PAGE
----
The job scheduler is part of the operating system that takes care of the alternation of the various tasks in the background, and that in practice decide who should do what, and especially when. It is a process that is constantly being optimized in the various iterations of Android, and that also in the future N release will have some important news.
One aspect in particular has been the subject of attention: that is what happens after you have taken a picture or when you enable the Wi-Fi after a period in which it was switched off. Many apps in your smartphone can indeed perform actions as a result of what the others do, such as automatic backups of photos or other, and if they were so many wanting to perform different tasks, could easily create a bottleneck at a certain occurrence conditions, just as the power of Wi-Fi, which allows the backup.
With Android N, instead of having the app that constantly seek to charge each image or data, the upload will take place in blocks, and especially when the job scheduler will communicate to the various apps that came their turn, thus preventing all want in practice jump the queue instead of creating a traffic jam. What does this mean? Less slowdowns at certain times and more consistent performance during the use of your device.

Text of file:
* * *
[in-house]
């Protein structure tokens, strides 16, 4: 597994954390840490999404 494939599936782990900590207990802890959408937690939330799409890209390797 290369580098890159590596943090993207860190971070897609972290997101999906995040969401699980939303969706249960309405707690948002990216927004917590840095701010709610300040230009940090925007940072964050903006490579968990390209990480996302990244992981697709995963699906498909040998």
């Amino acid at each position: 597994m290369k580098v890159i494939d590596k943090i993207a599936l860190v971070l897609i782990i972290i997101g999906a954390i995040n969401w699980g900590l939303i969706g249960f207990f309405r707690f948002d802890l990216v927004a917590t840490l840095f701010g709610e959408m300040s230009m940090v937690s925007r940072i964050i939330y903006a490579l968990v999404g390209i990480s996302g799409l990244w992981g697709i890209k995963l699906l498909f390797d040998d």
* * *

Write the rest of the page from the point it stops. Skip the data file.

Until Lollipop, if a developer wanted to run a background task (for example, to request data from a server or simply run an intensive work for the processor), the application had to listen to certain events or schedule recurring alarms for checks. In addition, the app should be determining whether conditions (eg, internet access) were ideal or should postpone some work.
With that situation was born the idea of job scheduler for Android Lollipop. The mission was to act as a dispatcher application, responsible for launching those who are in the right conditions, so no longer need to monitor a manually whether or not we have the necessary conditions. Undoubtedly, it was a new breakthrough and a great improvement that now is even bigger.